Rays Of Hope Last-minute U.S. golds brightened a controversial week at the worlds

September 07, 2003

As camera flashes went off all around her last Saturday night,
Kelli White stepped down from the podium in the crowded interview
room of Paris's Stade de France and placed her hands over her
head to shield herself from the unwanted trail of photographers.
The attention had felt much better two days earlier, when White
recounted her resounding triumph in the 200 meters at the World
Track and Field Championships. That victory, and her earlier win
in the 100, had confirmed her as the world's fastest woman--at
least in the absence of Marion Jones, who just had a baby--and
certified her as the new star of U.S. track.

Now she was left to explain how her drug test after the 100-meter
final had come back positive for a stimulant called modafinil.
She said the drug was in a prescription medication she had
recently begun taking for narcolepsy, a sleep disorder that has
long afflicted her family. Before the meet she had listed several
medications she was taking on a declaration form, but she failed
to note the modafinil because, she said, it is not on any banned
list. "I have never taken any substance to enhance my
performance," she insisted.

Nevertheless, Arne Ljungqvist, head of the medical commissions of
both the IOC and track's governing body, the IAAF, said on
Saturday that modafinil is one of the unspecified "related
substances" that are banned by the two organizations. "An
exemption was neither declared nor sought [by White]," he added.
As SI went to press, the sprinter's punishment, if any, had not
been determined. If found guilty, she will at least lose her
medals from the worlds. However, because modafinil is new to drug
testers, they haven't classified it as either a heavy stimulant
(such as an amphetamine, which carries a two-year suspension) or
a light stimulant (e.g., ephedrine, which would likely entail a
warning). The drug may be classified as early as next week.

The revelation about White further soiled a U.S. program that has
recently suffered one disgrace after another, including the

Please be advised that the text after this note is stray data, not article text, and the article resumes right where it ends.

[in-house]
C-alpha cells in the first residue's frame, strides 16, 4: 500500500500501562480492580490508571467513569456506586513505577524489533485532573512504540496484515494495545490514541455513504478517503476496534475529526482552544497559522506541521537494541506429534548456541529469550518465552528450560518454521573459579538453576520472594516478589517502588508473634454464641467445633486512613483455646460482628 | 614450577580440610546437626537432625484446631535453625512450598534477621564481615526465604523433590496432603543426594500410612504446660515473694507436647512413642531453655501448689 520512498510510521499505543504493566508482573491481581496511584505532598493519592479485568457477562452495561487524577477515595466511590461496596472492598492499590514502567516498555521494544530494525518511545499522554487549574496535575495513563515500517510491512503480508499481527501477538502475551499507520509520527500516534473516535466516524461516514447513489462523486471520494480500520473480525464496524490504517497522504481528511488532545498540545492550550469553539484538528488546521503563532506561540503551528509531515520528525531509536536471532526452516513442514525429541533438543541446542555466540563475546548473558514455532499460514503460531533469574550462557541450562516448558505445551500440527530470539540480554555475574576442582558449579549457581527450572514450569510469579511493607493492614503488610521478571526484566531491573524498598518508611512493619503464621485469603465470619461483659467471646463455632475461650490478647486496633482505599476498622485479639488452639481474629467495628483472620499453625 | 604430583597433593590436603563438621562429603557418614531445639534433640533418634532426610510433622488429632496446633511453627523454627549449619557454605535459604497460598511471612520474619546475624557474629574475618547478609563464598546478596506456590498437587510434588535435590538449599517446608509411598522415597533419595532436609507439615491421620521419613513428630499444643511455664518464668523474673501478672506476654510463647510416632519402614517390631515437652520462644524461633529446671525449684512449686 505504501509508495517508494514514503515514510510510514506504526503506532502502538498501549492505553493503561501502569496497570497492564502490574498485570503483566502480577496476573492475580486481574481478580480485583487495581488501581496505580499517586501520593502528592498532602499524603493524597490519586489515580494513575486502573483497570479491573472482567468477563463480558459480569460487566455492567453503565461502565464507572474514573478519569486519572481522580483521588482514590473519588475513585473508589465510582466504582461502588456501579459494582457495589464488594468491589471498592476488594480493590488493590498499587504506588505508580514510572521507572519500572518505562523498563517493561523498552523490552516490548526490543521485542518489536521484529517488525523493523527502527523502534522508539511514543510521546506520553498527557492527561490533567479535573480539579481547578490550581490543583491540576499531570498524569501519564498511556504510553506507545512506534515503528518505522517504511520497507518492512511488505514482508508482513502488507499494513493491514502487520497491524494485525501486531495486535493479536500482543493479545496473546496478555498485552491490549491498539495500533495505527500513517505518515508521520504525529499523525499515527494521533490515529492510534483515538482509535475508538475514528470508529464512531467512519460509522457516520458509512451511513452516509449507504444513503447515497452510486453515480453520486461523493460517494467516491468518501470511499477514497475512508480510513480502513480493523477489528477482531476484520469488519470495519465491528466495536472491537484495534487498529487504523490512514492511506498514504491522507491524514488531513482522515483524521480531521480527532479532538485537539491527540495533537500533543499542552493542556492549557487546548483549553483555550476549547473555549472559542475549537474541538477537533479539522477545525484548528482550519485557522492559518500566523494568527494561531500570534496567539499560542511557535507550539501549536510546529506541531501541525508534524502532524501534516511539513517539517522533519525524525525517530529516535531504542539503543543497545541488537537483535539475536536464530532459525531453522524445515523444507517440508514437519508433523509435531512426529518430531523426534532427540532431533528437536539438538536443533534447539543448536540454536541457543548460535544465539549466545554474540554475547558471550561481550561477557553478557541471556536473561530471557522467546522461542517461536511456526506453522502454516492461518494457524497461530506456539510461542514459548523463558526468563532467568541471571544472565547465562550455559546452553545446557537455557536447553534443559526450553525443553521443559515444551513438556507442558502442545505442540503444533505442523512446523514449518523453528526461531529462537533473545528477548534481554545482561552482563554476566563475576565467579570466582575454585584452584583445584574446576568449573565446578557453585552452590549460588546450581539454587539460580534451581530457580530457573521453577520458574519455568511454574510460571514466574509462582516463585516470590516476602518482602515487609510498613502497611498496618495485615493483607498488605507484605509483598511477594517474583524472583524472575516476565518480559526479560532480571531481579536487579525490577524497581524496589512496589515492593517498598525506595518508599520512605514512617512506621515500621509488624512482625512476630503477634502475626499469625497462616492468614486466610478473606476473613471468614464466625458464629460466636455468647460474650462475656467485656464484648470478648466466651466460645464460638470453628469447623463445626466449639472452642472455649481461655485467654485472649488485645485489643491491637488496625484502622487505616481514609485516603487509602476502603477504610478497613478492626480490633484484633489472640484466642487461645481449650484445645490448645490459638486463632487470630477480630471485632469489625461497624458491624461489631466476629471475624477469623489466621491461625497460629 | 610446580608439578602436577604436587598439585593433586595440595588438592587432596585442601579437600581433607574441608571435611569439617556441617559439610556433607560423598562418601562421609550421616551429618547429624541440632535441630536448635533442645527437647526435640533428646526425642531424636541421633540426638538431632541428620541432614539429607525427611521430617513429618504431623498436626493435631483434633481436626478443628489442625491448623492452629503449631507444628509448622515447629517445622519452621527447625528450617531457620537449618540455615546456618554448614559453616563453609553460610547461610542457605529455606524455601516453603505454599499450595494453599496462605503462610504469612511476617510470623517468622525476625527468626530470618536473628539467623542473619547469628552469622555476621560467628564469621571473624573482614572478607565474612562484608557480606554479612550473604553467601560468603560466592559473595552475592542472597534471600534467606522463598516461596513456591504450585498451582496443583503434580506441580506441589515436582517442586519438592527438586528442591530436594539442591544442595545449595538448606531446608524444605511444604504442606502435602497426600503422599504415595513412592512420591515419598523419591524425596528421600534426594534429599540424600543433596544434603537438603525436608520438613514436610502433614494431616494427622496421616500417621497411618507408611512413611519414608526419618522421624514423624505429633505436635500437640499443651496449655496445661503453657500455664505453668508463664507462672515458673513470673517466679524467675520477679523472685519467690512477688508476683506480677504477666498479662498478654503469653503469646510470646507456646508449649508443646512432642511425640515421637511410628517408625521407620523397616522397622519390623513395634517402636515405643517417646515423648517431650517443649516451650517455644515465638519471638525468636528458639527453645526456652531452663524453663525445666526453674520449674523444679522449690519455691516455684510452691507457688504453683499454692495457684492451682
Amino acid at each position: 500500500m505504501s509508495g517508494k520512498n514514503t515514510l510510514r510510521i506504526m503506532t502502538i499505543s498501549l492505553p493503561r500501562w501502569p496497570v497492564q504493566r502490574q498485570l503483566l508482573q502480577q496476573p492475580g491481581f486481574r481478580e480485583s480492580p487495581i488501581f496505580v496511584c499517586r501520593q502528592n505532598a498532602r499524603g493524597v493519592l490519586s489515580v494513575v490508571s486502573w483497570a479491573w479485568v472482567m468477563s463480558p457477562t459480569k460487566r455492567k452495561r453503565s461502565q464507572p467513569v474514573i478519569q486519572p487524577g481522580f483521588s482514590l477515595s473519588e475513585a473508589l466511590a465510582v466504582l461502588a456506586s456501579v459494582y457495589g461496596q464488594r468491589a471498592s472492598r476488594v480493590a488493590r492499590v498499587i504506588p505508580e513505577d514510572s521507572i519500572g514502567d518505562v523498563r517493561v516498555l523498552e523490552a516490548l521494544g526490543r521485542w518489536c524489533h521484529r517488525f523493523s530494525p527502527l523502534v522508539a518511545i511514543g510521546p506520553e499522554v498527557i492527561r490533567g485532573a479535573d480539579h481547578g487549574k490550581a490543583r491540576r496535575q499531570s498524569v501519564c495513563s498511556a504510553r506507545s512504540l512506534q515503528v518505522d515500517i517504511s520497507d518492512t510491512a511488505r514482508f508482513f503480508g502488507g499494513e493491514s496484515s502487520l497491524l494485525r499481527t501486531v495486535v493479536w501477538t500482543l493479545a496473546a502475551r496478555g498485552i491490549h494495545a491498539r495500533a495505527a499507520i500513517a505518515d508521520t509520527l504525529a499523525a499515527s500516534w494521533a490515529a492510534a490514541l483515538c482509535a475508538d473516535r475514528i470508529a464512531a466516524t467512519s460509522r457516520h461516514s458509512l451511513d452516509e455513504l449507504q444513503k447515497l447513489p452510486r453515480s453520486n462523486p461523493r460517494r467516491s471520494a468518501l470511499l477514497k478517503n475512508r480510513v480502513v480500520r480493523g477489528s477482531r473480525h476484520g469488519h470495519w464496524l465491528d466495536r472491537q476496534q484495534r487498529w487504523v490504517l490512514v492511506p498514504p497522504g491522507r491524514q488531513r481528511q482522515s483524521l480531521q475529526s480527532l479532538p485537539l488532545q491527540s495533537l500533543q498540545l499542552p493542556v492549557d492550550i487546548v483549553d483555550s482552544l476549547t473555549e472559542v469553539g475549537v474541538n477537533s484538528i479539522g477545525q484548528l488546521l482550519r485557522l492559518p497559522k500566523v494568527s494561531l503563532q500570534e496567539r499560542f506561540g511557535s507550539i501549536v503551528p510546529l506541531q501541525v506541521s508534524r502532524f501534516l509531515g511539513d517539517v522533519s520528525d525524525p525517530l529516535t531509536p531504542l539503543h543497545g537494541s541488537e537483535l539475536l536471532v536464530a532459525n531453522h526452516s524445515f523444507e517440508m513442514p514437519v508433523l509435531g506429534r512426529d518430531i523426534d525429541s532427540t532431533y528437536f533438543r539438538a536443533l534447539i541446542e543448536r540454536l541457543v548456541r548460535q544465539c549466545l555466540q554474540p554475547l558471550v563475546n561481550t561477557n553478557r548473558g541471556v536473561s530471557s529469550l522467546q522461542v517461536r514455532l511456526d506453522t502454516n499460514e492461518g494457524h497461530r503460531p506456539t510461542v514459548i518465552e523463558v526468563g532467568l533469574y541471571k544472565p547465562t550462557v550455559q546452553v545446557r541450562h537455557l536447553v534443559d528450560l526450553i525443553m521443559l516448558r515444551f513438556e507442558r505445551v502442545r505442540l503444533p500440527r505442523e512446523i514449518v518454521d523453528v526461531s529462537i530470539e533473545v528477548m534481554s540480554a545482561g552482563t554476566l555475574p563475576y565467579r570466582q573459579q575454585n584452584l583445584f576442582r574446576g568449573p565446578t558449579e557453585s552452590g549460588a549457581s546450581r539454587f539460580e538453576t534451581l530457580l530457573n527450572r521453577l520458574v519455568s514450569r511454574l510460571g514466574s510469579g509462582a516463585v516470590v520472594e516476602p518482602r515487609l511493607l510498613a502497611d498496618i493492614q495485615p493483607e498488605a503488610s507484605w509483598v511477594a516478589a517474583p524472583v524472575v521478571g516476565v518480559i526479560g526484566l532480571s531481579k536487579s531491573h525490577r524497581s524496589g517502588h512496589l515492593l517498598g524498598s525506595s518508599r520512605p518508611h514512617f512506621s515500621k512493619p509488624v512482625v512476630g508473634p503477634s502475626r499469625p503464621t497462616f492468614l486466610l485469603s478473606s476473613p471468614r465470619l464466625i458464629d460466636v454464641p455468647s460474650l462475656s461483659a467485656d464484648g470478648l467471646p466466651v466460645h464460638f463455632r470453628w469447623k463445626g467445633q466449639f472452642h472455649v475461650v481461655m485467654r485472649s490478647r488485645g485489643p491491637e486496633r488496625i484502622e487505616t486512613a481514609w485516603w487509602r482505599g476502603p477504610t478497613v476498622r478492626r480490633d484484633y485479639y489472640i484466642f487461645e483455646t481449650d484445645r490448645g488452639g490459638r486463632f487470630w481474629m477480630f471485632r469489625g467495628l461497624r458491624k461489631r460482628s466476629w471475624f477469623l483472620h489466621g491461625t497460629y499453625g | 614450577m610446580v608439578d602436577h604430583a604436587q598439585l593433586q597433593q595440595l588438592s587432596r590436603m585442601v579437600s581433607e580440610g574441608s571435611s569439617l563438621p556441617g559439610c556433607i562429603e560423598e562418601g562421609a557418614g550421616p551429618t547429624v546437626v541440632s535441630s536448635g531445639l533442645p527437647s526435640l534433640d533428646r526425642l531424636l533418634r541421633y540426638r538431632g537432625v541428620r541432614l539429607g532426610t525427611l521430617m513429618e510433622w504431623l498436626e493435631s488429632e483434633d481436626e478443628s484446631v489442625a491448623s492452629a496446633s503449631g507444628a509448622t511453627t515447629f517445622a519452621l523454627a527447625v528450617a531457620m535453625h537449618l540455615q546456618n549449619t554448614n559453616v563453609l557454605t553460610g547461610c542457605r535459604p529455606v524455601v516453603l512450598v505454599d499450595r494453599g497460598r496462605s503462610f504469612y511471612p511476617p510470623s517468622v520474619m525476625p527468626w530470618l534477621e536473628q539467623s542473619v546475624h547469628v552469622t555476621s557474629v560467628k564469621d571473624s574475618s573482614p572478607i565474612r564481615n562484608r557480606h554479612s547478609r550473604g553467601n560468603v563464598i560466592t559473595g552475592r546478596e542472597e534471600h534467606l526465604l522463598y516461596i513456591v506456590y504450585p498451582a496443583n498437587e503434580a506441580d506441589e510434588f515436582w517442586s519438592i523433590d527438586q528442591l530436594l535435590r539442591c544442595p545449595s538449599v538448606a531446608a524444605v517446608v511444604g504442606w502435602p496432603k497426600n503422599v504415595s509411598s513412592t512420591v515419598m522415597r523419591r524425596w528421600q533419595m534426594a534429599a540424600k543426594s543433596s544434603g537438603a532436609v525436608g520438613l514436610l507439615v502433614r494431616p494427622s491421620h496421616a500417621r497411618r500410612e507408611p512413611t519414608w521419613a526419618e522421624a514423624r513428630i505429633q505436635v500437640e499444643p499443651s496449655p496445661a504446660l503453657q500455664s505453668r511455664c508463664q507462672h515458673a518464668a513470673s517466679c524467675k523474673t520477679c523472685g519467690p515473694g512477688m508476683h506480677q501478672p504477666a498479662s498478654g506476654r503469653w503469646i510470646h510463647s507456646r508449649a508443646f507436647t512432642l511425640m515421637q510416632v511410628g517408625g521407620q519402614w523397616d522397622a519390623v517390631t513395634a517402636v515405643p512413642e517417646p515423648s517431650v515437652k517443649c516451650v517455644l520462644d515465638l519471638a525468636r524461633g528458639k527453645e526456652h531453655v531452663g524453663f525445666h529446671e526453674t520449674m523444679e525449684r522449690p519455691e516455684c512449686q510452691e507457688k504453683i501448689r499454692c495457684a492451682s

stripping of the Pan American Games' 100-meter gold medal from
Mickey Grimes last month after a positive test for ephedrine; Jon
Drummond's over-the-top tantrum after being DQ'd for a false
start in a 100 heat in Paris; and the Aug. 27 report in the Los
Angeles Times that Jerome Young, the winner of the 400 at the
worlds, had produced a positive sample test for the steroid
nandrolone in 1999 yet had been allowed to compete in the 2000
Olympics. (USA Track and Field had cleared Young but never
released his name; Dick Pound, head of the World Anti-Doping
Agency, last week called for the revocation of the U.S.'s 4 x 400
relay gold medals from the Sydney Games because Young ran in a
preliminary round.)

Though the worlds were in many respects a disaster for the U.S.,
the team rallied on Sunday, winning three relays to finish atop
the medals chart with 20, 10 of them gold. Among the Americans
who fared best in Paris were Allen Johnson, who took his fourth
world title in the 110 hurdles (with a time of 13.12 seconds),
and fellow winners John Capel in the 200 meters (20.30 seconds),
Dwight Phillips in the long jump (27' 3 3/4") and Tom Pappas in
the decathlon.

The 6'5" Pappas may be the feel-good story that U.S. track needs
before next year's Athens Olympics. Soft-spoken and hardworking,
inspired by a father who had polio, Pappas, 26, of Knoxville,
Tenn., is suddenly the favorite in one of the Games' marquee
events. Even better, his great-grandfather emigrated to the U.S.
from Athens, so Pappas might have all of Greece on his side. "The
Olympics could be a home meet for me," he says. It remains to be
seen whether White will be there to cheer him on.

COLOR PHOTO: SIMON BRUTY Pappas hurdled to the top of the decathlon field and will be afavorite in Athens. COLOR PHOTO: DAVID BERGMAN White's positive drug test tainted her breakthrough wins in the100 and the 200.